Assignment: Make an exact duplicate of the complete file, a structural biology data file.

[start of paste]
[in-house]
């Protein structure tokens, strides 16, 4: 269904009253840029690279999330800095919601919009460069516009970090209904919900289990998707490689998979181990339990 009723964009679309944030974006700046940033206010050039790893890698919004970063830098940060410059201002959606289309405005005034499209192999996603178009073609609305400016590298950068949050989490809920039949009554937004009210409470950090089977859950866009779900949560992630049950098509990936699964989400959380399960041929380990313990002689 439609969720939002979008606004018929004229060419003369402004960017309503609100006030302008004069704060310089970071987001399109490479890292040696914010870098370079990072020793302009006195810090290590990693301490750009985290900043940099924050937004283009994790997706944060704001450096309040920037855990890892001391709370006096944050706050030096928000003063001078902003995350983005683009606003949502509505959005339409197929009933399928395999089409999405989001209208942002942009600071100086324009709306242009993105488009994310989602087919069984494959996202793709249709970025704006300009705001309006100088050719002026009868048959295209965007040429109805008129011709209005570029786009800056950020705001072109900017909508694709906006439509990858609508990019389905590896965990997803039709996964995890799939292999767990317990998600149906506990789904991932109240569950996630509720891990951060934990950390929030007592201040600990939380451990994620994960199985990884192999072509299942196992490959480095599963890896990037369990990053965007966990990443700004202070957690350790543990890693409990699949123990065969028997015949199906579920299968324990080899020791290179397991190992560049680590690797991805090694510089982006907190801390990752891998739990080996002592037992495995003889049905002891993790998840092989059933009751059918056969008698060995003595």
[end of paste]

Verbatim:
[in-house]
């Protein structure tokens, strides 16, 4: 269904009253840029690279999330800095919601919009460069516009970090209904919900289990998707490689998979181990339990 009723964009679309944030974006700046940033206010050039790893890698919004970063830098940060410059201002959606289309405005005034499209192999996603178009073609609305400016590298950068949050989490809920039949009554937004009210409470950090089977859950866009779900949560992630049950098509990936699964989400959380399960041929380990313990002689 439609969720939002979008606004018929004229060419003369402004960017309503609100006030302008004069704060310089970071987001399109490479890292040696914010870098370079990072020793302009006195810090290590990693301490750009985290900043940099924050937004283009994790997706944060704001450096309040920037855990890892001391709370006096944050706050030096928000003063001078902003995350983005683009606003949502509505959005339409197929009933399928395999089409999405989001209208942002942009600071100086324009709306242009993105488009994310989602087919069984494959996202793709249709970025704006300009705001309006100088050719002026009868048959295209965007040429109805008129011709209005570029786009800056950020705001072109900017909508694709906006439509990858609508990019389905590896965990997803039709996964995890799939292999767990317990998600149906506990789904991932109240569950996630509720891990951060934990950390929030007592201040600990939380451990994620994960199985990884192999072509299942196992490959480095599963890896990037369990990053965007966990990443700004202070957690350790543990890693409990699949123990065969028997015949199906579920299968324990080899020791290179397991190992560049680590690797991805090694510089982006907190801390990752891998739990080996002592037992495995003889049905002891993790998840092989059933009751059918056969008698060995003595």